There are many approaches to working with couples. I’m a level 2 trained PACT therapist. I chose PACT because it is congruent with the fundamentals of trauma therapy, somatic psychology and mindfulness. Safety and security, and the presence of mind for both partners is key.
PACT is grounded in contemporary neuroscience. This highlights the physiological functioning of the brain as the biological underpinning for the relational dynamics of the couple. This means that the couple’s challenges and patterns are in large part due to their nervous systems’ reactions to perceived threat.
PACT focuses on maintaining safety for both partners as a primary task for protecting the couple. The brains’ default mode has a negative bias and is constantly engaged in assessing danger to predict safety. PACT emphasizes the positive elements of safety and security rather than the deficits and hurts of the past.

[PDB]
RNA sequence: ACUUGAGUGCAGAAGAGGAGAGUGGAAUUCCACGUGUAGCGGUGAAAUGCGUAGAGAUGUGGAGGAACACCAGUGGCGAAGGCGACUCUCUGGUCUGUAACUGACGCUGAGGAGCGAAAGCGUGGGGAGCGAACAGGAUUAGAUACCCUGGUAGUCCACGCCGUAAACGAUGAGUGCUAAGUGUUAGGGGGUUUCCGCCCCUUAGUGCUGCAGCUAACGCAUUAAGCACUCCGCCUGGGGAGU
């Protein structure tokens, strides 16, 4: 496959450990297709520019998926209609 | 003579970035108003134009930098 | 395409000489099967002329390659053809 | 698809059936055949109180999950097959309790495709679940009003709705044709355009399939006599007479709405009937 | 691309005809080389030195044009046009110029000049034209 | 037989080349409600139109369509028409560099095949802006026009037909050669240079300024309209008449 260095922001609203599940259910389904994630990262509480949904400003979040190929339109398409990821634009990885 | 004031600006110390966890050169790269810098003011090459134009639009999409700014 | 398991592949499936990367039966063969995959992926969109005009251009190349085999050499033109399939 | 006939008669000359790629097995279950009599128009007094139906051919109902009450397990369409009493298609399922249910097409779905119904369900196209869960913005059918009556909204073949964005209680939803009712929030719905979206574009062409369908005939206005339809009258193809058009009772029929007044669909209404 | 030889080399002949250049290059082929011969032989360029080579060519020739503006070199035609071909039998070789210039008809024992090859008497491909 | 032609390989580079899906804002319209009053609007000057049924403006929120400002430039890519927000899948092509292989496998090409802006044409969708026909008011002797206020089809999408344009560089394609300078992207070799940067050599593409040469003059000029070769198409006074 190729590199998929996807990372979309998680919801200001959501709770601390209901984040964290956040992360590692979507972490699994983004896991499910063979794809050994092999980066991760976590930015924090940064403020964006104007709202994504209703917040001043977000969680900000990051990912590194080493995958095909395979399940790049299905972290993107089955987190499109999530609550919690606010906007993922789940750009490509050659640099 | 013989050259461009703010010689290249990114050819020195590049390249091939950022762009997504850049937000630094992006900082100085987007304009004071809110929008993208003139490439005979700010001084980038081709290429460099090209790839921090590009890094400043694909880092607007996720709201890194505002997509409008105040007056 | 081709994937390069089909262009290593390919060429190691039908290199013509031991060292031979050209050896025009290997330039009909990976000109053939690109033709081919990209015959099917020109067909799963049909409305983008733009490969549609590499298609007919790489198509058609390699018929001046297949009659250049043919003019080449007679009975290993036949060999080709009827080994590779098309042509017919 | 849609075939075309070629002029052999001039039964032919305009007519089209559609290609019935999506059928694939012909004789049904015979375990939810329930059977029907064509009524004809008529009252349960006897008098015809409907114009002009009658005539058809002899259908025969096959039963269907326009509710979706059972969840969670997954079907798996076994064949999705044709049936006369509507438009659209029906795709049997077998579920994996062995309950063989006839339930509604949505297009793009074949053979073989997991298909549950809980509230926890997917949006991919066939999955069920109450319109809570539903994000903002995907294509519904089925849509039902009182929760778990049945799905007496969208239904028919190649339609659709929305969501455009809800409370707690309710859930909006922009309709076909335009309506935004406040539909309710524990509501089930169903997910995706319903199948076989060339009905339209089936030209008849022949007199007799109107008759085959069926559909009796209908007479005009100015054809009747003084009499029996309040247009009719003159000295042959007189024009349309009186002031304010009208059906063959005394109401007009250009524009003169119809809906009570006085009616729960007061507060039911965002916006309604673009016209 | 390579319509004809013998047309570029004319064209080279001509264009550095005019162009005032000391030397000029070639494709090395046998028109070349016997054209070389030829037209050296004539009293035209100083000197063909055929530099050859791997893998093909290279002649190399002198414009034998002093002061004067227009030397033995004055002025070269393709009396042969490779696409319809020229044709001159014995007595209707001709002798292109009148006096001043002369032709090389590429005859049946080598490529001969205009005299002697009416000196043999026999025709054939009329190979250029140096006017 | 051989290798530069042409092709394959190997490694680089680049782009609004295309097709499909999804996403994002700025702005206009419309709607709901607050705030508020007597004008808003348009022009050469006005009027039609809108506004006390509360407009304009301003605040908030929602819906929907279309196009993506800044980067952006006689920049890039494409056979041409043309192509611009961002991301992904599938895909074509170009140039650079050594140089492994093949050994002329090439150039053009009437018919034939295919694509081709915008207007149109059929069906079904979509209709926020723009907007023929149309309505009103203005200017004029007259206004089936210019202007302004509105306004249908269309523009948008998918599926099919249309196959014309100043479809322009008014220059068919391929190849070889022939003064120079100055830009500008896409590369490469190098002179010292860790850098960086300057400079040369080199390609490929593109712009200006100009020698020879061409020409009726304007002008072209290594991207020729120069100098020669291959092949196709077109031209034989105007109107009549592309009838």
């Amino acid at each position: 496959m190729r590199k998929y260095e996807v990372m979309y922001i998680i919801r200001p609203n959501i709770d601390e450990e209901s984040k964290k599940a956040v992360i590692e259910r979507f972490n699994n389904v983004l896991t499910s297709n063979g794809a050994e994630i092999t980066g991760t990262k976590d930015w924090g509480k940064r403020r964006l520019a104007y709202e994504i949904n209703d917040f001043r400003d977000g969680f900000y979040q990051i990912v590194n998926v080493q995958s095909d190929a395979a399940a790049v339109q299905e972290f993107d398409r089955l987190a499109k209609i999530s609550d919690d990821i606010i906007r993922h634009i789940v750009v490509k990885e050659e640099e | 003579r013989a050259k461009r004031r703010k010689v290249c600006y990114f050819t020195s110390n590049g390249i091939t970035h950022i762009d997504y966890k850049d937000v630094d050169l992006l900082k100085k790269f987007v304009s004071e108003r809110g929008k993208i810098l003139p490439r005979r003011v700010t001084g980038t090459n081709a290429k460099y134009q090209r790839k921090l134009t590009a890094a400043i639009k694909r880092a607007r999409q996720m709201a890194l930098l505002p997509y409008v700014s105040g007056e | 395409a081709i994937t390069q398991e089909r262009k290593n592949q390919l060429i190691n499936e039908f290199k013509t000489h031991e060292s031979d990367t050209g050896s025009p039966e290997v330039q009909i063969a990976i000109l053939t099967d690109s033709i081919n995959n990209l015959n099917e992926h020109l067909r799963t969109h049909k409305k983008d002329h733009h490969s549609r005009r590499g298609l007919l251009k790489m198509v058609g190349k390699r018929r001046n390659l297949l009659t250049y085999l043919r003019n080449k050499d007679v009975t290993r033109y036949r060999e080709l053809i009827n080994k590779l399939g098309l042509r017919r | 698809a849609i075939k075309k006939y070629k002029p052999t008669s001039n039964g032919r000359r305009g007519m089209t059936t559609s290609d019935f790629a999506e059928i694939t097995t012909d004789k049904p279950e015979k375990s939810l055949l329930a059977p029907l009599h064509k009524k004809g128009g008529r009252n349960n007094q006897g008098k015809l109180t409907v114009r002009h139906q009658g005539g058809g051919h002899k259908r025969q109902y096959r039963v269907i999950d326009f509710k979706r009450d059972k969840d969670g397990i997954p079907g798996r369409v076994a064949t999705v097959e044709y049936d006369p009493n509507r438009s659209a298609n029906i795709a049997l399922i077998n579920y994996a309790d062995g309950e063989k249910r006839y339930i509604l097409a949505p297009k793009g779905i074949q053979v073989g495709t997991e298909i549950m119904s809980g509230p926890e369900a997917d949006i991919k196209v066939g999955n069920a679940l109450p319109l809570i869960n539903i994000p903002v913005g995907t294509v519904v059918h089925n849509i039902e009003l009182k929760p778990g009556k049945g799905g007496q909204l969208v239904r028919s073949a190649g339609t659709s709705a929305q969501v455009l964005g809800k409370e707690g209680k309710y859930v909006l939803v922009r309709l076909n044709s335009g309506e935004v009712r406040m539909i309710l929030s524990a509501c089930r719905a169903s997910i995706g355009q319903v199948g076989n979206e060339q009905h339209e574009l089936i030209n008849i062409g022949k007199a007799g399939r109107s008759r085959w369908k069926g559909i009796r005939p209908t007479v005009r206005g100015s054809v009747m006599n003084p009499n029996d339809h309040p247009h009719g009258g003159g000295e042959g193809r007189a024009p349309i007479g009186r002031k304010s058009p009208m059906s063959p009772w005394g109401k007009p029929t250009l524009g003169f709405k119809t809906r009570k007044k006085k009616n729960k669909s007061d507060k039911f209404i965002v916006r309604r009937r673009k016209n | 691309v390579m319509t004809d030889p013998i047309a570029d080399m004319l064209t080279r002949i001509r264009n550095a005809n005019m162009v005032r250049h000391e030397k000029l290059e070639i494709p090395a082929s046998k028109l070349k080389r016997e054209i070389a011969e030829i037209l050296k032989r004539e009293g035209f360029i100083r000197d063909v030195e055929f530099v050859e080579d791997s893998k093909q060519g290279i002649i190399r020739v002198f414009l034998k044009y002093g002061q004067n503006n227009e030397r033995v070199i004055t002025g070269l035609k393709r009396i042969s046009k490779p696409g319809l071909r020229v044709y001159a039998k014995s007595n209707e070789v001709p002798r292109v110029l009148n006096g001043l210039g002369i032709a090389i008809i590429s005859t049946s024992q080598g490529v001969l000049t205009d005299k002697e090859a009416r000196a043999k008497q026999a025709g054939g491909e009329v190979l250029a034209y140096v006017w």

PACT uses attachment theory as a lens through which to understand the patterns of reactivity. If one partner tends to cling under stress and the other tends to withdraw, their most natural reactions will be perceived by the other as threatening. Each partners’ early relational hurts can be repaired within the relationship when these attachment dynamics are understood.
PACT uses our current understanding of trauma neurophysiology to recognize when a partner’s brain is no longer in the present moment. By supporting each partner to recognize when they are not feeling safe, they can learn to prioritize safety over fighting.
The following information is taken directly from the PACT Institute website with only minor edits.